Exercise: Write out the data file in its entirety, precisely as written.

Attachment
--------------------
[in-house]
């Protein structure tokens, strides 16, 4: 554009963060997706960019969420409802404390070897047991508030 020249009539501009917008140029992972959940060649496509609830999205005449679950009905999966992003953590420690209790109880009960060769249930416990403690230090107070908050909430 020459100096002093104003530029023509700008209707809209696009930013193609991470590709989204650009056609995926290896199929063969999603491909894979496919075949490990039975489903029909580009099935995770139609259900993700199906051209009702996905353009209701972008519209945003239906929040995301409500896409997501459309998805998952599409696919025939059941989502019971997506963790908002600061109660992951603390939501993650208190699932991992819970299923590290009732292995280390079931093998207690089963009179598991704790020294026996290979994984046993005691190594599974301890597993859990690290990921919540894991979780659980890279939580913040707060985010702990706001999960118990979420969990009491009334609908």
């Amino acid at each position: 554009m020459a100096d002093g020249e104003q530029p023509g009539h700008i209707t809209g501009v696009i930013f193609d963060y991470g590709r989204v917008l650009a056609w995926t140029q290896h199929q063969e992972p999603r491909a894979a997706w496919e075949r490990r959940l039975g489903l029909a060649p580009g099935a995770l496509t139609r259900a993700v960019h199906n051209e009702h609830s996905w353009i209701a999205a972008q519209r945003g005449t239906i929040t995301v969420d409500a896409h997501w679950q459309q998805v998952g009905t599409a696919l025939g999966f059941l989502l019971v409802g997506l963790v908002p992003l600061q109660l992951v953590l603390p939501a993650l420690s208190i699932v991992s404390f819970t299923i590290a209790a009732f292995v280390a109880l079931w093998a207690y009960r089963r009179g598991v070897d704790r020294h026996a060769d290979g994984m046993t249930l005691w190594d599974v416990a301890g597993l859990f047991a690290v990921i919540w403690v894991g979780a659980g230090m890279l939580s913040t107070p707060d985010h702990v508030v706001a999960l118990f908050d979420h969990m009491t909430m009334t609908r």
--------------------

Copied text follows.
[in-house]
């Protein structure tokens, strides 16, 4: 554009963060997706960019969420409802404390070897047991508030 020249009539501009917008140029992972959940060649496509609830999205005449679950009905999966992003953590420690209790109880009960060769249930416990403690230090107070908050909430 020459100096002093104003530029023509700008209707809209696009930013193609991470590709989204650009056609995926290896199929063969999603491909894979496919075949490990039975489903029909580009099935995770139609259900993700199906051209009702996905353009209701972008519209945003239906929040995301409500896409997501459309998805998952599409696919025939059941989502019971997506963790908002600061109660992951603390939501993650208190699932991992819970299923590290009732292995280390079931093998207690089963009179598991704790020294026996290979994984046993005691190594599974301890597993859990690290990921919540894991979780659980890279939580913040707060985010702990706001999960118990979420969990009491009334609908």
């Amino acid at each position: 554009m020459a100096d002093g020249e104003q530029p023509g009539h700008i209707t809209g501009v696009i930013f193609d963060y991470g590709r989204v917008l650009a056609w995926t140029q290896h199929q063969e992972p999603r491909a894979a997706w496919e075949r490990r959940l039975g489903l029909a060649p580009g099935a995770l496509t139609r259900a993700v960019h199906n051209e009702h609830s996905w353009i209701a999205a972008q519209r945003g005449t239906i929040t995301v969420d409500a896409h997501w679950q459309q998805v998952g009905t599409a696919l025939g999966f059941l989502l019971v409802g997506l963790v908002p992003l600061q109660l992951v953590l603390p939501a993650l420690s208190i699932v991992s404390f819970t299923i590290a209790a009732f292995v280390a109880l079931w093998a207690y009960r089963r009179g598991v070897d704790r020294h026996a060769d290979g994984m046993t249930l005691w190594d599974v416990a301890g597993l859990f047991a690290v990921i919540w403690v894991g979780a659980g230090m890279l939580s913040t107070p707060d985010h702990v508030v706001a999960l118990f908050d979420h969990m009491t909430m009334t609908r």